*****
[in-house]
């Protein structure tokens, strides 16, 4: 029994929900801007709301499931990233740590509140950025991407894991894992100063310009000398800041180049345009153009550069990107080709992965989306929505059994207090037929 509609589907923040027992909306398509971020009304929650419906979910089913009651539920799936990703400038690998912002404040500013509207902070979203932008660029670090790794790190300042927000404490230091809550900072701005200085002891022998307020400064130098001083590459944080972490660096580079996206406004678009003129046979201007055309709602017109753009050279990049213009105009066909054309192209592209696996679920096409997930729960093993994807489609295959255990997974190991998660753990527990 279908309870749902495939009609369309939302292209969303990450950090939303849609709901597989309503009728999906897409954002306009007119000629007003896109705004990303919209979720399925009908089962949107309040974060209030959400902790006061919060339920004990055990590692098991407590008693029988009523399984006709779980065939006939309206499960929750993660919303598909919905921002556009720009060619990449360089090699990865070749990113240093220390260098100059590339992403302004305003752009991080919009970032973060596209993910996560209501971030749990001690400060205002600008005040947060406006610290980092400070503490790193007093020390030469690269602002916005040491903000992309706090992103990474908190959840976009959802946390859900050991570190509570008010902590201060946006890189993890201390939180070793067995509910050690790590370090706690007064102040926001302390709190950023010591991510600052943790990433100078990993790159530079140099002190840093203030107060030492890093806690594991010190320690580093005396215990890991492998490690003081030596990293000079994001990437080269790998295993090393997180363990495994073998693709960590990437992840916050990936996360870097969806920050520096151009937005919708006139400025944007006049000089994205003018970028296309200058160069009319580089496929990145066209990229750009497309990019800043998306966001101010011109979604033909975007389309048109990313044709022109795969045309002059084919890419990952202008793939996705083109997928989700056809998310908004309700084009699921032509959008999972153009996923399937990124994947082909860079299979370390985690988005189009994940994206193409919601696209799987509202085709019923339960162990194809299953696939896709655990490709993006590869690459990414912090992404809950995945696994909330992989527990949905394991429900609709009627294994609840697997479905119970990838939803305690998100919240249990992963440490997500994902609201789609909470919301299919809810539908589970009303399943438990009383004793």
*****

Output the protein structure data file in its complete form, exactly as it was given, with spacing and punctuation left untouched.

[in-house]
């Protein structure tokens, strides 16, 4: 029994929900801007709301499931990233740590509140950025991407894991894992100063310009000398800041180049345009153009550069990107080709992965989306929505059994207090037929 509609589907923040027992909306398509971020009304929650419906979910089913009651539920799936990703400038690998912002404040500013509207902070979203932008660029670090790794790190300042927000404490230091809550900072701005200085002891022998307020400064130098001083590459944080972490660096580079996206406004678009003129046979201007055309709602017109753009050279990049213009105009066909054309192209592209696996679920096409997930729960093993994807489609295959255990997974190991998660753990527990 279908309870749902495939009609369309939302292209969303990450950090939303849609709901597989309503009728999906897409954002306009007119000629007003896109705004990303919209979720399925009908089962949107309040974060209030959400902790006061919060339920004990055990590692098991407590008693029988009523399984006709779980065939006939309206499960929750993660919303598909919905921002556009720009060619990449360089090699990865070749990113240093220390260098100059590339992403302004305003752009991080919009970032973060596209993910996560209501971030749990001690400060205002600008005040947060406006610290980092400070503490790193007093020390030469690269602002916005040491903000992309706090992103990474908190959840976009959802946390859900050991570190509570008010902590201060946006890189993890201390939180070793067995509910050690790590370090706690007064102040926001302390709190950023010591991510600052943790990433100078990993790159530079140099002190840093203030107060030492890093806690594991010190320690580093005396215990890991492998490690003081030596990293000079994001990437080269790998295993090393997180363990495994073998693709960590990437992840916050990936996360870097969806920050520096151009937005919708006139400025944007006049000089994205003018970028296309200058160069009319580089496929990145066209990229750009497309990019800043998306966001101010011109979604033909975007389309048109990313044709022109795969045309002059084919890419990952202008793939996705083109997928989700056809998310908004309700084009699921032509959008999972153009996923399937990124994947082909860079299979370390985690988005189009994940994206193409919601696209799987509202085709019923339960162990194809299953696939896709655990490709993006590869690459990414912090992404809950995945696994909330992989527990949905394991429900609709009627294994609840697997479905119970990838939803305690998100919240249990992963440490997500994902609201789609909470919301299919809810539908589970009303399943438990009383004793």